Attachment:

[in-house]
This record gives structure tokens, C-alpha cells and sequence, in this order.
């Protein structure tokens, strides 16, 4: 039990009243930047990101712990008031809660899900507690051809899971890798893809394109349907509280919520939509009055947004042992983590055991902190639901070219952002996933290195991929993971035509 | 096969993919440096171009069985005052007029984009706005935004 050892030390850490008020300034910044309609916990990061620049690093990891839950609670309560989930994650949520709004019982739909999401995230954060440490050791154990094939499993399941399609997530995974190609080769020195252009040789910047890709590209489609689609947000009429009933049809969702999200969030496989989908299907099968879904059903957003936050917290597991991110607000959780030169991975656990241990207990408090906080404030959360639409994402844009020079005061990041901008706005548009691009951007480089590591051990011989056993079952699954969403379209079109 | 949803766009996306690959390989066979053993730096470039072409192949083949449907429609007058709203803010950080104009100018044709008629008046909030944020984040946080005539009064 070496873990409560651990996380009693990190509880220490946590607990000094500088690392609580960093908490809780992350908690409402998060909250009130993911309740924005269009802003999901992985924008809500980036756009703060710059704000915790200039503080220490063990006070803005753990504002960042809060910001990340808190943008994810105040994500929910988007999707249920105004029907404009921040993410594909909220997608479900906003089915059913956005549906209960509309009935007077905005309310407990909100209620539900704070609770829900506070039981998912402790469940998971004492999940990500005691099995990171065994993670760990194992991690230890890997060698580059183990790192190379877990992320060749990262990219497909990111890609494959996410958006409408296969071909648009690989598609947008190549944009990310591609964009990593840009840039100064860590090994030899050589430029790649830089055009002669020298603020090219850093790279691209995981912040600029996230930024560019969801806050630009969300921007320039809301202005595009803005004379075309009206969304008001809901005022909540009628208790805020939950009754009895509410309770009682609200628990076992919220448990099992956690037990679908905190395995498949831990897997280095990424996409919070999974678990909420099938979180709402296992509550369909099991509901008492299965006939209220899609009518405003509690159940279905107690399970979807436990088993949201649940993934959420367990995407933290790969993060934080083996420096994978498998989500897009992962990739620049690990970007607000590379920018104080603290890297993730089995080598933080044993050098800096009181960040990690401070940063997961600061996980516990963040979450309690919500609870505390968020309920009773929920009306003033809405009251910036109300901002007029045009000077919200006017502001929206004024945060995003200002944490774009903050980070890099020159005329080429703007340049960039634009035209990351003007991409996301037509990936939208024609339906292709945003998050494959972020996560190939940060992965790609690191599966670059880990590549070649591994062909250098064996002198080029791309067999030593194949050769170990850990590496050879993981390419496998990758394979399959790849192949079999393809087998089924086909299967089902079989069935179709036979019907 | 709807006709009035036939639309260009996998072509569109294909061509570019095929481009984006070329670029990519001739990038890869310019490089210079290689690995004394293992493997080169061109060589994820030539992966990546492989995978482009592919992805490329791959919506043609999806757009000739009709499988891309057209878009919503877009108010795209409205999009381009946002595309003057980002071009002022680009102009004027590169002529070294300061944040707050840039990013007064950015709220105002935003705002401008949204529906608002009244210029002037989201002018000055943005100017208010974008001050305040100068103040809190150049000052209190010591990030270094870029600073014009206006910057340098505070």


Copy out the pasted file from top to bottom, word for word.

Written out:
[in-house]
This record gives structure tokens, C-alpha cells and sequence, in this order.
């Protein structure tokens, strides 16, 4: 039990009243930047990101712990008031809660899900507690051809899971890798893809394109349907509280919520939509009055947004042992983590055991902190639901070219952002996933290195991929993971035509 | 096969993919440096171009069985005052007029984009706005935004 050892030390850490008020300034910044309609916990990061620049690093990891839950609670309560989930994650949520709004019982739909999401995230954060440490050791154990094939499993399941399609997530995974190609080769020195252009040789910047890709590209489609689609947000009429009933049809969702999200969030496989989908299907099968879904059903957003936050917290597991991110607000959780030169991975656990241990207990408090906080404030959360639409994402844009020079005061990041901008706005548009691009951007480089590591051990011989056993079952699954969403379209079109 | 949803766009996306690959390989066979053993730096470039072409192949083949449907429609007058709203803010950080104009100018044709008629008046909030944020984040946080005539009064 070496873990409560651990996380009693990190509880220490946590607990000094500088690392609580960093908490809780992350908690409402998060909250009130993911309740924005269009802003999901992985924008809500980036756009703060710059704000915790200039503080220490063990006070803005753990504002960042809060910001990340808190943008994810105040994500929910988007999707249920105004029907404009921040993410594909909220997608479900906003089915059913956005549906209960509309009935007077905005309310407990909100209620539900704070609770829900506070039981998912402790469940998971004492999940990500005691099995990171065994993670760990194992991690230890890997060698580059183990790192190379877990992320060749990262990219497909990111890609494959996410958006409408296969071909648009690989598609947008190549944009990310591609964009990593840009840039100064860590090994030899050589430029790649830089055009002669020298603020090219850093790279691209995981912040600029996230930024560019969801806050630009969300921007320039809301202005595009803005004379075309009206969304008001809901005022909540009628208790805020939950009754009895509410309770009682609200628990076992919220448990099992956690037990679908905190395995498949831990897997280095990424996409919070999974678990909420099938979180709402296992509550369909099991509901008492299965006939209220899609009518405003509690159940279905107690399970979807436990088993949201649940993934959420367990995407933290790969993060934080083996420096994978498998989500897009992962990739620049690990970007607000590379920018104080603290890297993730089995080598933080044993050098800096009181960040990690401070940063997961600061996980516990963040979450309690919500609870505390968020309920009773929920009306003033809405009251910036109300901002007029045009000077919200006017502001929206004024945060995003200002944490774009903050980070890099020159005329080429703007340049960039634009035209990351003007991409996301037509990936939208024609339906292709945003998050494959972020996560190939940060992965790609690191599966670059880990590549070649591994062909250098064996002198080029791309067999030593194949050769170990850990590496050879993981390419496998990758394979399959790849192949079999393809087998089924086909299967089902079989069935179709036979019907 | 709807006709009035036939639309260009996998072509569109294909061509570019095929481009984006070329670029990519001739990038890869310019490089210079290689690995004394293992493997080169061109060589994820030539992966990546492989995978482009592919992805490329791959919506043609999806757009000739009709499988891309057209878009919503877009108010795209409205999009381009946002595309003057980002071009002022680009102009004027590169002529070294300061944040707050840039990013007064950015709220105002935003705002401008949204529906608002009244210029002037989201002018000055943005100017208010974008001050305040100068103040809190150049000052209190010591990030270094870029600073014009206006910057340098505070």